June 15, 2020

Decarbonising European gas: a framework

7 min

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In early March 2020, as the rapid spread of Covid dominated the headlines, the EU passed a law establishing a net zero 2050 carbon emissions target.

“Asset owners and investors are not waiting for sweeping policy announcements before taking action.  The writing is on the wall.”

The net zero target has major implications for European gas market evolution and the value of gas assets.  2050 may seem like a long time away, but the impacts of the target are rapidly taking shape.

A major EU ‘gas package’ of regulatory reforms has been under development for several years and was anticipated to be released in 2020. But the growing momentum behind decarbonisation has now seen this rebranded as a ‘decarbonisation package’ and delayed until 2021.

EU and individual country policies are now being strongly influenced by how the gas market will operate within the EU’s headline targets on decarbonisation.

This gas policy shift is being felt across the energy industry.  Asset owners and investors are not waiting for sweeping policy announcements before taking action.  The writing is on the wall.

The decarbonisation of European gas markets across the next 30 years presents enormous opportunities for growth and value creation.  It will also result in some existing assets being stranded and decommissioned. In today’s article, we set out a framework to help understand the impact of gas market decarbonisation and look at the key role of hydrogen.

A gas decarbonisation framework

The key challenge in understanding the impact of decarbonisation of European gas is the high degree of uncertainty as to how it may be achieved and over what timeline.  Recognising & confronting this uncertainty is central to any useful analysis of decarbonisation pathways.

That said, there are some reasonable assumptions we can make to frame this uncertainty. Diagram 1 shows a breakdown of current demand for natural gas (methane), split out by potential options for decarbonisation.

It is important to note that the diagram is illustrative and the boxes in the diagram are not to scale. In an article to follow soon we will show two fully worked scenarios for gas market evolution to 2050.

Diagram 1: How could current gas demand be decarbonised?

Source: Timera Energy

There are broadly 5 options to reach a net zero carbon footprint by 2050:

Hydrogen is the missing link

We have been engaged by several large energy companies across the last 12 months to analyse the impacts of European gas decarbonisation on individual asset & portfolio values.  We undertake this analysis using our European gas market model (which captures intermarket linkages via fully integrated LNG market + European power market model modules).  One key conclusion of our analysis is that the role of hydrogen will be pivotal in driving gas market evolution and asset values.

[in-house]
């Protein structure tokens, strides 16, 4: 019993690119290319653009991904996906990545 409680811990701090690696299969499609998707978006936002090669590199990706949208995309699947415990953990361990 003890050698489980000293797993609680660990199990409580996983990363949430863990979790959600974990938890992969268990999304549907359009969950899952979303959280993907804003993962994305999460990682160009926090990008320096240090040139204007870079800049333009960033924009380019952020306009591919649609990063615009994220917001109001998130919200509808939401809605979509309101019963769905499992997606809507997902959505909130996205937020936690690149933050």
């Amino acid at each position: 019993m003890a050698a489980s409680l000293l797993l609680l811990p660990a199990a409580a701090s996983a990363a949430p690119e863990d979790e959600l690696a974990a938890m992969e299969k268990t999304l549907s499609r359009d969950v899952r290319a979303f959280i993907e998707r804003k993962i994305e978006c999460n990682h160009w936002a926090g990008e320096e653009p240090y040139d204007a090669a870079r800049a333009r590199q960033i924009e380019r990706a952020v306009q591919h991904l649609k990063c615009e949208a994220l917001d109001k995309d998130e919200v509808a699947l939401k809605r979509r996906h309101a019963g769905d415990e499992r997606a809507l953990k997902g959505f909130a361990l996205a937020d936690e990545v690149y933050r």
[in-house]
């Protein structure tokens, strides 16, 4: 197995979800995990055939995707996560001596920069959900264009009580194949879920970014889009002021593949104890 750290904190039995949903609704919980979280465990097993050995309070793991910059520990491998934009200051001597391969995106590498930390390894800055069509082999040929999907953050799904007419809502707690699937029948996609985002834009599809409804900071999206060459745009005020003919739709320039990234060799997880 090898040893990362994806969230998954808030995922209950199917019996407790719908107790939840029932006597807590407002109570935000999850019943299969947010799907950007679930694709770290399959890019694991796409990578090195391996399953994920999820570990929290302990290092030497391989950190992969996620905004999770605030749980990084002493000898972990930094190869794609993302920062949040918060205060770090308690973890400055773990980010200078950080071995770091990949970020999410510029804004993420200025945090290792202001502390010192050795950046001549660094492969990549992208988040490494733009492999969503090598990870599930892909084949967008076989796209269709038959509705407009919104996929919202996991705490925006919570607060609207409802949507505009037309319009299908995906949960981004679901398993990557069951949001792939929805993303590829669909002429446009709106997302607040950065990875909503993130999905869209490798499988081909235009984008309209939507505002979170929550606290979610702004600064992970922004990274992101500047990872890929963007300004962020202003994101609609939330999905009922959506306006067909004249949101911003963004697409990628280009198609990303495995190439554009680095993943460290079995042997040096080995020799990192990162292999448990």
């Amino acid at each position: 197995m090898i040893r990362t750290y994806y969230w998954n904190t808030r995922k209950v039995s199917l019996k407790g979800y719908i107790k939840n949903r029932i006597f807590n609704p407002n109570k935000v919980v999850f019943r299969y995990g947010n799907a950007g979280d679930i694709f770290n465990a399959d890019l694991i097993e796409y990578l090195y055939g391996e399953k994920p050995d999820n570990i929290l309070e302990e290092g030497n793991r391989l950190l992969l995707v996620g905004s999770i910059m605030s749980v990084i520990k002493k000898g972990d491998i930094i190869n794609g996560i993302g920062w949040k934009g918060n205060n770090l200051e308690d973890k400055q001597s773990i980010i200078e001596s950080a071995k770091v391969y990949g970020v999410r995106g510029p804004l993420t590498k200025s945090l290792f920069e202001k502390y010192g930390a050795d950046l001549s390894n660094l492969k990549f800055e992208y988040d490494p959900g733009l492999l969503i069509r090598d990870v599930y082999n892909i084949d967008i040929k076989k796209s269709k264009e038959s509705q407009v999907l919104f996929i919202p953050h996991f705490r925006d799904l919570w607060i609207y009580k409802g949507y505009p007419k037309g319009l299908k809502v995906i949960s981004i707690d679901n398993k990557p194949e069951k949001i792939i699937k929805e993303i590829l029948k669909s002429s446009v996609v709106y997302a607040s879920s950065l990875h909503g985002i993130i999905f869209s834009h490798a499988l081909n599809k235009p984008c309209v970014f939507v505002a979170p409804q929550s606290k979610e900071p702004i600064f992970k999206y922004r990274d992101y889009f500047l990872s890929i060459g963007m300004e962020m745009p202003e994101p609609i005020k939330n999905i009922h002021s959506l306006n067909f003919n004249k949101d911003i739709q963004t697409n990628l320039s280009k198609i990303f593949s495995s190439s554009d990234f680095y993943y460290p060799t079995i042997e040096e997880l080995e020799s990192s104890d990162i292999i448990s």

In the context of Diagram 1, ‘low carbon gas’ (predominantly hydrogen) is a key enabler of faster and more cost-effective decarbonisation.  This is primarily because of practical limitations around the volume potential and timing of each of the other 4 avenues.

Electrification is often pushed as the obvious solution.  ‘Electrify everything & decarbonise power’ is an attractively simple mantra, and is sensible as a broad principle.  But there are substantial volumes of current methane demand with no practical electrification solutions in sight (e.g. weekly/seasonal power load shifting and process heat).  And other volumes which will be very expensive to electrify (e.g. retrofitting heat pumps to replace existing gas boilers).

Gas decarbonisation has been framed as a title fight battle between ‘Electrification vs Hydrogen’.  The renewables industry is the number one fan of Electrification, whereas the gas industry is promoting Hydrogen as the champion.

If fast and cost-effective decarbonisation is the goal, our analysis suggests this ‘Electrification vs Hydrogen’ framing is the wrong approach.  Both electrification and hydrogen are needed in scale to achieve the 2050 target.

Framing the hydrogen challenge

The key question is not ‘if’ hydrogen will play a key role, but:

  • ‘when’ will it be scalable (depending on investment, technology evolution & policy support)
  • ‘how & how much’ hydrogen will be produced (e.g. electrolysis vs methane reform; hydrogen cost structure vs alternatives)
  • ‘where’ it will be produced (e.g. located close to demand or to cheap feedstock energy).